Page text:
I heard some rumblings at NIC that the REIT leaders might have been somewhat self-serving in warning off new development, given their own interests in keeping supply in check. Still, even if supply does remain extremely constrained, it’s clear that owners and operators cannot simply play a waiting game through this cycle. As Cafaro noted, some will be forced into action by the interest rate squeeze, and not every organization will have the staying power to get through the pain. But the larger message at NIC was that operators and owners that do have staying power must use this period wisely, to prepare for the next generation of consumers and what Ryan called the “new world” of the post-pandemic economy.

The new employee experience

The post-pandemic economy is being shaped by new labor market dynamics. Senior living providers already are well aware of changes to workforce participation and employee expectations that have taken place in the wake of Covid-19; some of these changes will fade, but others will solidify and require operator adjustments. Meanwhile, the demographics that are so favorable from a consumer demand perspective are much less favorable from a labor standpoint, with the imbalance in younger workers versus older consumers.

In good news, participation in the labor force is on the upswing, with Cafaro noting to SHN that women’s participation has returned to pre-Covid levels.

Labor costs also are moderating. For Welltower’s senior housing operating portfolio, wages increased 5.4% over the last 12 months, and thanks in part to this expense control, operating margin increased 330 basis points to reach 25.6%. But at NIC, Mitra posited that market rents need to increase by 30% relative to wage increases in order for new developments to pencil.

He also said that wage growth in senior living has been running at 2x-plus of inflation for the last decade, but now other industries have caught up. And his most forceful comments on labor were on the employee experience.

“I personally believe we have to double-down on the employee experience,” he said.

Cafaro agreed, as did former Vi Living CEO Randy Richardson.

“You can’t run this business with 50% turnover, at any quality,” said Richardson.

In terms of what it will take to improve the employee experience, Mitra focused on the role that technology must play. He described harnessing tech so that a worker does not have to devote hours to chasing checks or trying to determine the status of deliveries.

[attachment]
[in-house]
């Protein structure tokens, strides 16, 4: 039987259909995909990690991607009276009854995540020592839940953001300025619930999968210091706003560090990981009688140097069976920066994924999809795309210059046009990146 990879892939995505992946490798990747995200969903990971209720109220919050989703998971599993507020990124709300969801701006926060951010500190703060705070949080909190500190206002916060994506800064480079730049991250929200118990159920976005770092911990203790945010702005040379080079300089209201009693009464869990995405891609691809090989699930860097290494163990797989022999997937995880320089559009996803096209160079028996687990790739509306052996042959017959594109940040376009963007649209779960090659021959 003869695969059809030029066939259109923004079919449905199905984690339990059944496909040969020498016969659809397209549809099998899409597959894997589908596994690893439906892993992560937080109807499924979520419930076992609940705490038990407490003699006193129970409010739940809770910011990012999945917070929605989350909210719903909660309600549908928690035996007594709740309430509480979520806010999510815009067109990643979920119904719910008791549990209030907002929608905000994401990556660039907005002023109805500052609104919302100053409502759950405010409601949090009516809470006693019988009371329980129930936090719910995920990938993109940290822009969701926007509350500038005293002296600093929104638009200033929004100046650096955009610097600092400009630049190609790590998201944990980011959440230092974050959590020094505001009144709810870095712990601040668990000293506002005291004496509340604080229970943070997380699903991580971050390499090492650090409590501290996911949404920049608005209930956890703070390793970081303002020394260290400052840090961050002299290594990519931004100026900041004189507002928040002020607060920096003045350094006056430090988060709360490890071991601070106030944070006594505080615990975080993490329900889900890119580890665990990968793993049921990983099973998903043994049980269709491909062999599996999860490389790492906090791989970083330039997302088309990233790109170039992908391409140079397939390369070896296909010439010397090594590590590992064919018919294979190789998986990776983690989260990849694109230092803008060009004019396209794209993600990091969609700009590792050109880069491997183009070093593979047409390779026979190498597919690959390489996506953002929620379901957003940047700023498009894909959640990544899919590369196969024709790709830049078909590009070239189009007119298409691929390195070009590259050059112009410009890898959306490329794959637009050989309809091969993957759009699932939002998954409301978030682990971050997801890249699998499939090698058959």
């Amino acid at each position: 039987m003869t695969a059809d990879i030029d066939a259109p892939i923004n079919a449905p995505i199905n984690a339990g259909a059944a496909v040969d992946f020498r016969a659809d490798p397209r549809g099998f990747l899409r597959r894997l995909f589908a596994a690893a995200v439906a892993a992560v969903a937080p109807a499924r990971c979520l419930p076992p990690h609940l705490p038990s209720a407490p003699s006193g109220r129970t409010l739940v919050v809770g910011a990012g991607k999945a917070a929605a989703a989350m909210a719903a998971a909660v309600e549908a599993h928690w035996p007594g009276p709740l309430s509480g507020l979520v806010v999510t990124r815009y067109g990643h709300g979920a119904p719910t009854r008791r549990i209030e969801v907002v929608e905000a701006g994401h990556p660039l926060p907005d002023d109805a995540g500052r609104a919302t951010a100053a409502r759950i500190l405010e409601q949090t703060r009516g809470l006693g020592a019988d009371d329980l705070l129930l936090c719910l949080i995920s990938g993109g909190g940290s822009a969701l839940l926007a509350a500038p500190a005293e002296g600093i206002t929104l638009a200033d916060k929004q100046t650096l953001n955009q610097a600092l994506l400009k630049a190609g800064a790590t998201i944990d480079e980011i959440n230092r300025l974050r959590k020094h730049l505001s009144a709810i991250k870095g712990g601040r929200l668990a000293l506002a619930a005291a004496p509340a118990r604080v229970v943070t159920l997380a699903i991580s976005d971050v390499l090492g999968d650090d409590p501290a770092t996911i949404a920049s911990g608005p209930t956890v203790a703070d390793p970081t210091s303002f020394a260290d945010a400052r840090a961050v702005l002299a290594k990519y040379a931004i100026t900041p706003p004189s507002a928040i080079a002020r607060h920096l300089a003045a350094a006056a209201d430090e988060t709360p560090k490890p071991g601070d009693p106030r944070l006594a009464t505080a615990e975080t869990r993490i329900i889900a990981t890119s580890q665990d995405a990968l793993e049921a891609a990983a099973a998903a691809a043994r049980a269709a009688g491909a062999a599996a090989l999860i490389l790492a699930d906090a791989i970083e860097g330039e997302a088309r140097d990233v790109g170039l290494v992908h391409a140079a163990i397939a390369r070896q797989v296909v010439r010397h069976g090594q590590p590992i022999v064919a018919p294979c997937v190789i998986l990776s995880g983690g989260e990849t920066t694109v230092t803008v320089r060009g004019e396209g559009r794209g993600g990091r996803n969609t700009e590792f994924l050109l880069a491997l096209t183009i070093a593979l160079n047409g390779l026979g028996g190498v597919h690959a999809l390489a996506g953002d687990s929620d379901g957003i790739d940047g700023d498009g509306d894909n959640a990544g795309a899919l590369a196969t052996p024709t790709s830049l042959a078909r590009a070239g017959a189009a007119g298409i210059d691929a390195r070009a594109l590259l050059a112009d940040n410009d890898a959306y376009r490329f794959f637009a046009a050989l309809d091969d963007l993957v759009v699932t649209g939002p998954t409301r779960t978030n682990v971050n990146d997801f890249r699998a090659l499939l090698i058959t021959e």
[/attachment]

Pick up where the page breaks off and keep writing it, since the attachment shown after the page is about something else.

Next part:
“We’ve got to think about a complete business process reengineering and think, what needs to be done by people, what can be done better by software and technology and systems and infrastructure, so that we can have our precious human capital focus on what they signed up to do,” he said.

Ventas has worked closely with operators to streamline hiring through a mixture of better technology and processes, Cafaro said. And in conversations with SHN, both she and Mitra emphasized the importance of having a high-quality break room in communities.

None of these ideas seem particularly groundbreaking to me, but this is not to say they are easy to implement. Particularly in an environment when NOI is still recovering and inflation is so persistent, shortchanging labor can be all too easy — for example, this might seem like the wrong time to sacrifice any potentially revenue-generating space for a nicer break room.

But such decisions are financially shortsighted, as Mitra pointed out, saying that elevating the employee experience will benefit operators and increase investor returns.

Technology also can be leveraged to create a more rational immigration system in the United States, by creating targeted visa programs that increase the flow of foreign workers without taking jobs away from people already living in the country, Ryan said.

In fact, he believes that opponents of immigration reform are not taking into account the ways that tech can be used, and they are making a “20th century argument” to block new policies.

Ryan said he believes that immigration reform and entitlement reform will occur because they “have to get done” — but he also called them the two most difficult issues to address from a political perspective, and he painted a bleak picture of “unserious politics” pervading in D.C. (Hardly a controversial position, considering that he spoke while the House still was scrambling to name a Speaker.) His comments left me thinking that immigration changes might help address the worker shortage facing senior living providers, but not any time soon.

So, similarly to the interest rate situation, providers should expect a long and rough runway before any really helpful public policies on worker shortages — meaning now is the time to act, with urgency, to make communities more appealing places for prospective workers and more rewarding places for existing employees to grow in their careers.

Defining, marketing and selling senior living’s value prop

If attracting and retaining workers is one major strategic priority to focus on during this period of retrenchment, it seemed to me that the other major focus at NIC was — naturally enough — attracting and retaining residents.